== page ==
|Yep...a short Mexican, an Indian and two hot chicks sporting|
guns...that's pretty much this film's aesthetic....
"Don't shoot yourself. Don't shoot each other. And especially... don't shoot me."
1) Man, I don't get why Rose MacGowan doesn't have a bigger career--not only because she's gorgeous (the opening go-go dance over the credits should be used as a tutorial for actresses who want to move like a stripper without actually, you know, stripping), but because she's genuinely funny. Throughout this film, MacGowan's comedic timing is excellent, and many of her lines are laugh-out-loud hilarious.
2) ...although if I had to pick my favorite hot woman in a film stacked with hot women, I'd have to go with Marley Shelton's Dakota Black. There's something about her eyes that thoroughly sends me, and her story arc (not to mention her strange...aptitude with her hypodermics) makes her a unique character even before Rose MacGowan's Cherry gets, ummmm, 'reloaded.'
(And yes, we will be getting to the Crazy Babysitter Twins...how could we not?)
3) I love the sheer chutzpah of Robert Rodriguez casting as his main bad-ass Carpenter-esque hero short, slight little Freddy Rodriguez as 'El Wray' (which may very well by a reference to legendary surf guitarist Link Wray)....but damn if Rodriguez doesn't live up to the challenge, moving through the film like a laid-back cheetah and handling both his action and his comedy scenes perfectly. It helps that he has exceptional chemistry with MacGowan; even when he is mocking her, there is no question about the affection Wray has for Cherry.
4) The reason why I feel this movie is a more faithful example of grindhouse cinema even while Tarantino's Death Proof is a better film is how Rodriguez has a very 'anything goes' attitude. There's a definite sense that he's shoveled in any crazy idea that once popped into his head when putting this film together--wanna see the hero shooting zombies while riding a pocket bike? Done. Wanna see a rapist's raping unit fall apart? Done. Wanna see the hottest woman on earth with a machine gun, grenade-enabled leg? You got it!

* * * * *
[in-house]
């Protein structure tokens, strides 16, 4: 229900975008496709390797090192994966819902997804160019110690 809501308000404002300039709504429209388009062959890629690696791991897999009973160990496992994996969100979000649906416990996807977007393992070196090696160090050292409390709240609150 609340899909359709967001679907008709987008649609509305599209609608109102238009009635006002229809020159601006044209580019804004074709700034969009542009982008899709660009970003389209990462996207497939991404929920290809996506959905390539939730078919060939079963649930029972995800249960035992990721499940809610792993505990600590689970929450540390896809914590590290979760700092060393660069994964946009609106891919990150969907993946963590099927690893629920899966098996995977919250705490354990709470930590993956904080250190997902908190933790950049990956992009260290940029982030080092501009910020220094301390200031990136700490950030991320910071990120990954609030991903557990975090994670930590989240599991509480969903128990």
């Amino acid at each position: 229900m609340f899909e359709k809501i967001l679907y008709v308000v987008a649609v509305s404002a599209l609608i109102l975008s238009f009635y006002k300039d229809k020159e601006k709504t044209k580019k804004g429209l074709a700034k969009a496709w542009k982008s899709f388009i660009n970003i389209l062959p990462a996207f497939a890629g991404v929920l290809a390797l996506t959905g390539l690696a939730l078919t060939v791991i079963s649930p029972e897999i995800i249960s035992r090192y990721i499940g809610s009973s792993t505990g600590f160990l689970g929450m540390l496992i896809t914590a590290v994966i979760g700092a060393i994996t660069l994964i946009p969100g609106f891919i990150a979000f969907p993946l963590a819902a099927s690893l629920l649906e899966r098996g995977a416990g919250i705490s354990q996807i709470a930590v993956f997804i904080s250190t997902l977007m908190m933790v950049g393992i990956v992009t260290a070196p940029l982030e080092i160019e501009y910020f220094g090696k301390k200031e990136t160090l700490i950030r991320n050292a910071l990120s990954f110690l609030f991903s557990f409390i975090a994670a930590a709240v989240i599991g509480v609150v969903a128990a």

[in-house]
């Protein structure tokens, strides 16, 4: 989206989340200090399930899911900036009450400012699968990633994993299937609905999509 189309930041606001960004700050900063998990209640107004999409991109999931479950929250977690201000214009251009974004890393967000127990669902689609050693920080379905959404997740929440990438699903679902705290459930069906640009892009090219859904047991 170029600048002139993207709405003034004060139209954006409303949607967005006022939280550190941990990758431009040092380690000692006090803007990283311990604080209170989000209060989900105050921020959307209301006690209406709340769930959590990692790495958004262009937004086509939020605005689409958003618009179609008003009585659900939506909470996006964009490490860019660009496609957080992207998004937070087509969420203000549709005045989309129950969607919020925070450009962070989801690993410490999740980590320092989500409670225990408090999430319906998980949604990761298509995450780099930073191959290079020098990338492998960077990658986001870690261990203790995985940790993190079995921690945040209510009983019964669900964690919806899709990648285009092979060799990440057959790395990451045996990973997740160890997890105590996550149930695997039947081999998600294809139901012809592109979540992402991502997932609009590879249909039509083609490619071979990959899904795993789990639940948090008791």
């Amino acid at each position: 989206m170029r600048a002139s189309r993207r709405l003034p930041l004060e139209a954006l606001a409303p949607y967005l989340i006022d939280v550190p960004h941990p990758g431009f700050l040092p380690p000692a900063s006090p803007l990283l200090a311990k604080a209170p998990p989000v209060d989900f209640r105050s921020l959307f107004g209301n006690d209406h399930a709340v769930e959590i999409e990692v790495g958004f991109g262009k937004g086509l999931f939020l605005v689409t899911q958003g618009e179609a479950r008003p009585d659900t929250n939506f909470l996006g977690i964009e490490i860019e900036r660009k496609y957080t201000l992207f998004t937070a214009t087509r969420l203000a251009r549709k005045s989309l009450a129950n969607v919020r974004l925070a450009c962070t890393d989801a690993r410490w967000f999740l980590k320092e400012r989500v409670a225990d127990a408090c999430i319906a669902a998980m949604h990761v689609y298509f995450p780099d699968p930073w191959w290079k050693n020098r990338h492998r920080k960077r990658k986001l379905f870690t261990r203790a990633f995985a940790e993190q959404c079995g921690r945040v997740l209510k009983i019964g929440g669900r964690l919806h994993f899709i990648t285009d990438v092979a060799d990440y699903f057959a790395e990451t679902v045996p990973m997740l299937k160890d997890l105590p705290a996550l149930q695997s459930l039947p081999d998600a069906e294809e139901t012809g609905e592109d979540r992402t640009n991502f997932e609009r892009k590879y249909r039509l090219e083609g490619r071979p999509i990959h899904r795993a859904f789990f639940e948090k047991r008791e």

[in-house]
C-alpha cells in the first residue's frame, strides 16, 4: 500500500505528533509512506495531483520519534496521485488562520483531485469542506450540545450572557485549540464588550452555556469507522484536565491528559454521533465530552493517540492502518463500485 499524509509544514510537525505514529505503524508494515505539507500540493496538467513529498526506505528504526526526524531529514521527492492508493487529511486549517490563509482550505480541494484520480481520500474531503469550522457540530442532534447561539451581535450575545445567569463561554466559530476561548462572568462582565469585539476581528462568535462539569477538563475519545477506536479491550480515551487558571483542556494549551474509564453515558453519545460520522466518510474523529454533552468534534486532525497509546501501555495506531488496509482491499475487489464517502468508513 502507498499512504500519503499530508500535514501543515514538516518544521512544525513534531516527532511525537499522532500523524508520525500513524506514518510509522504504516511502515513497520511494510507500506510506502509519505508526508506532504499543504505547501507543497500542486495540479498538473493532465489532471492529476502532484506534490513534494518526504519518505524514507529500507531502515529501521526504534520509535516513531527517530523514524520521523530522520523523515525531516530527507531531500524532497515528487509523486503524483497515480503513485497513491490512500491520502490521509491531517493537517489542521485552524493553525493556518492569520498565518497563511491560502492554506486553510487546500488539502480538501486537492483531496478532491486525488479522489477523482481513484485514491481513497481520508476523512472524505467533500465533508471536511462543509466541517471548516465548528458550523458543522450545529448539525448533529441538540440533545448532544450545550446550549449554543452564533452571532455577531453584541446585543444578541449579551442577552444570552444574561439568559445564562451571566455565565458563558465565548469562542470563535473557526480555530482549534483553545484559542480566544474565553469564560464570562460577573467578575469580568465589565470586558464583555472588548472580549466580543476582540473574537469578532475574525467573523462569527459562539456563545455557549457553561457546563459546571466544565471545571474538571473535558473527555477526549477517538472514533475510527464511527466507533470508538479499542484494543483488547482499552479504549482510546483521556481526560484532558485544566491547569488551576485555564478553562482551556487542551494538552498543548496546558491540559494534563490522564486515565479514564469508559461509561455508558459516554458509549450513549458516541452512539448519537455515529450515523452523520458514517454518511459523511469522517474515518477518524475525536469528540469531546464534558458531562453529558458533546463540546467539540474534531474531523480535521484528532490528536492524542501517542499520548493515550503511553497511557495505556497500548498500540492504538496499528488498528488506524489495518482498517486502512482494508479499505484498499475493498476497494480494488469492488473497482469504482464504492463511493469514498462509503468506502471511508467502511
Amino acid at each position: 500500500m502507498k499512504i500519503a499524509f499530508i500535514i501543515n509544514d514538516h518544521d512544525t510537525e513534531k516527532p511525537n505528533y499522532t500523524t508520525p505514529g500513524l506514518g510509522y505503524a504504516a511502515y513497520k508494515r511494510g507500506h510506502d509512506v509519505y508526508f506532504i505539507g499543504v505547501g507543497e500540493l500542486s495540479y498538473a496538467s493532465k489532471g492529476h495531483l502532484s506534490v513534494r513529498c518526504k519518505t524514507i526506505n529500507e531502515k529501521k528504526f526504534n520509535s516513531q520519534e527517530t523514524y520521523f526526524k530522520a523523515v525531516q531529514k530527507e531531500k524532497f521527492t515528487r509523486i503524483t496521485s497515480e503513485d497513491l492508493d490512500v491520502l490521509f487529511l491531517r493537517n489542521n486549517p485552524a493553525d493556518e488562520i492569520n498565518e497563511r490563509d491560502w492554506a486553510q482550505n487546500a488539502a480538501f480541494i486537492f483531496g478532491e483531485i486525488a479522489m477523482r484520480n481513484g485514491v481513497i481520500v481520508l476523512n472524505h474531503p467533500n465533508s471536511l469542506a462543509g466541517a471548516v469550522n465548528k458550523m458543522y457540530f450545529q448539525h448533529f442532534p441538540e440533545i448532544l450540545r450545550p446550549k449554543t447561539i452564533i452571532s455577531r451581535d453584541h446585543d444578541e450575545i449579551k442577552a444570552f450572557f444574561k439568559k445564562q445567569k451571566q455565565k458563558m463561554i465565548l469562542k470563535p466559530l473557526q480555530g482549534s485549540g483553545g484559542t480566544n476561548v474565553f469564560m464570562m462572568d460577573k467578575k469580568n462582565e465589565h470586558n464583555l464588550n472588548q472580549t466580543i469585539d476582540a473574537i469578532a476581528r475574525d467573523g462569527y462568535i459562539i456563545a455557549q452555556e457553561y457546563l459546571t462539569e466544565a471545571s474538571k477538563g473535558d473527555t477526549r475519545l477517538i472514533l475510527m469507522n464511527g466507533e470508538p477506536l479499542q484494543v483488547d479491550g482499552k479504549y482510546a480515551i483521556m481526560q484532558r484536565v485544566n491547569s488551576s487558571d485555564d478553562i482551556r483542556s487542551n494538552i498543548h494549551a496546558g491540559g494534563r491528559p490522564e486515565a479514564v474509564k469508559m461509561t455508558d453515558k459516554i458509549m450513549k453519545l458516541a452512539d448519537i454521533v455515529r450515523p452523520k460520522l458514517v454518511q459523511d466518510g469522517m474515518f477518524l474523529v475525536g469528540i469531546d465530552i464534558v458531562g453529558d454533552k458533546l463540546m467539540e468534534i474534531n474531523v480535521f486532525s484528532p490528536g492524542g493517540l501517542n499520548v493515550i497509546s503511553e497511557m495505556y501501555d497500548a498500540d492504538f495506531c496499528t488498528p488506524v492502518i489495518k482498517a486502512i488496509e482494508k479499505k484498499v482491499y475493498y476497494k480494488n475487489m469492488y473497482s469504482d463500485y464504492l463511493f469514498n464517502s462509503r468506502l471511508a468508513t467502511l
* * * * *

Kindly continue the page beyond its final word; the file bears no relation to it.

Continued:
5) ....and yet, there is a plan in Rodriguez' head, and he makes very deliberate choices to advance that plan, from the way discoloration creeps around a person when he's introduced to indicate his intentions are nefarious to the way the virtuous deaths (i.e. the ones we're supposed to feel bad about) happen off-screen, while the gratuitous deaths (i.e. the ones we're supposed to cheer on or be pleasantly grossed-out by) are seen in full view. Hell, Rodriguez counts on us to pick up these connections so that he can just go nuts and get back to the crazy ideas.
|No, wait...THIS defines this film's aesthetic better than|
6) This is a film that is really, really splattery, with lots of grotesque practical effects. That being said, the two moments of bodily violence that really made me wince are done with no real special effects. The death of Dakota's son (played by Rodriguez' son) happens offscreen, with only the sound of a gunshot indicating that it has occured, and is made all the more harrowing due to Shelton's performance in this scene. But for me, what happens when Dakota slips and falls while trying to open her car door while anesthetized is the single most painful moment of the film to watch.
7) There are moments where I think the film loses its direction during the final act, where the townspeople and the military people finally intersect. This is the first section of the film where it starts sputtering in fits and starts, particularly in the jail cell and when Dakota and Cherry are appropriated by Quentin Tarantino's Rapist G.I. It's the first time that we are no longer distracted by the parade of outrageous stuffage and start thinking about those big ol' truck-sized holes in the plot.
|Ahhh, the beauty that is the Avellan Twins...and remember,|
they're not Sickos...they're just crazy...
9) Supposedly, Rodriguez had asked John Carpenter to do the score, but Carpenter was unable to do so at the last minute...which is fortunate, because I could not imagine anyone but Rodriguez doing the score. The music's grinding skronk-guitar fits the film's aethetic perfectly.
10) I do wonder if there was a way to keep Josh Brolin's Dr. Black around longer. Of all the villainous types, he's the one that makes the most impression with his performance and not with his face. He creates a very spooky, chilling character who has this weirdly uncanny resemblance to Nick Nolte that helps shore up the idea that this is some forgotten New World Picture discovered in some back room in L.A. somewhere.
Overall...a film that properly captures the mix of gruesomeness and fun of low budget genre filmmaking in the 70's shored up by some excellent performances and a sharp, perceptive directorial turn by Rodriguez.